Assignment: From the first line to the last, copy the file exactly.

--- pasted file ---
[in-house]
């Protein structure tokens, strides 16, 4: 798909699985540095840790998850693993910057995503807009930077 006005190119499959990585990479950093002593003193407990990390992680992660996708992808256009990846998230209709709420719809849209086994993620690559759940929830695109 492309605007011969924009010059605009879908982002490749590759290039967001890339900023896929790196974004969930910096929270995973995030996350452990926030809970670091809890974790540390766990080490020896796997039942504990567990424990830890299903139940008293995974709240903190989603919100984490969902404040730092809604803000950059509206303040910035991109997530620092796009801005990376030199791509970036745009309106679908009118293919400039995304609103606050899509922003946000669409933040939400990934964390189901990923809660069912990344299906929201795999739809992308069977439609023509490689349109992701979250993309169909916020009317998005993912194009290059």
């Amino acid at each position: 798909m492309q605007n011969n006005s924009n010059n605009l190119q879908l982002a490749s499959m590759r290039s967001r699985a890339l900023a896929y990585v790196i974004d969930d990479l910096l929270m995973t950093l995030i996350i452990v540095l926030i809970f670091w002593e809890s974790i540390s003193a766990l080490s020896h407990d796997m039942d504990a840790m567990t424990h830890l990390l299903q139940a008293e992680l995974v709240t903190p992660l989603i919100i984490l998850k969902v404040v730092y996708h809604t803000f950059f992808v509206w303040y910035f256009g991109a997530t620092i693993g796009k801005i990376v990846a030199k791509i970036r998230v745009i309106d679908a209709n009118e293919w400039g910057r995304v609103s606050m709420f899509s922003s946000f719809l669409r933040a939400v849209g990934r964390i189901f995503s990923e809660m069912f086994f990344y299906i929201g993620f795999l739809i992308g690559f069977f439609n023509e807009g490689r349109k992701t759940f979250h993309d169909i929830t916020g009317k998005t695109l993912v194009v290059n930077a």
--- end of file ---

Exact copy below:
[in-house]
């Protein structure tokens, strides 16, 4: 798909699985540095840790998850693993910057995503807009930077 006005190119499959990585990479950093002593003193407990990390992680992660996708992808256009990846998230209709709420719809849209086994993620690559759940929830695109 492309605007011969924009010059605009879908982002490749590759290039967001890339900023896929790196974004969930910096929270995973995030996350452990926030809970670091809890974790540390766990080490020896796997039942504990567990424990830890299903139940008293995974709240903190989603919100984490969902404040730092809604803000950059509206303040910035991109997530620092796009801005990376030199791509970036745009309106679908009118293919400039995304609103606050899509922003946000669409933040939400990934964390189901990923809660069912990344299906929201795999739809992308069977439609023509490689349109992701979250993309169909916020009317998005993912194009290059």
């Amino acid at each position: 798909m492309q605007n011969n006005s924009n010059n605009l190119q879908l982002a490749s499959m590759r290039s967001r699985a890339l900023a896929y990585v790196i974004d969930d990479l910096l929270m995973t950093l995030i996350i452990v540095l926030i809970f670091w002593e809890s974790i540390s003193a766990l080490s020896h407990d796997m039942d504990a840790m567990t424990h830890l990390l299903q139940a008293e992680l995974v709240t903190p992660l989603i919100i984490l998850k969902v404040v730092y996708h809604t803000f950059f992808v509206w303040y910035f256009g991109a997530t620092i693993g796009k801005i990376v990846a030199k791509i970036r998230v745009i309106d679908a209709n009118e293919w400039g910057r995304v609103s606050m709420f899509s922003s946000f719809l669409r933040a939400v849209g990934r964390i189901f995503s990923e809660m069912f086994f990344y299906i929201g993620f795999l739809i992308g690559f069977f439609n023509e807009g490689r349109k992701t759940f979250h993309d169909i929830t916020g009317k998005t695109l993912v194009v290059n930077a």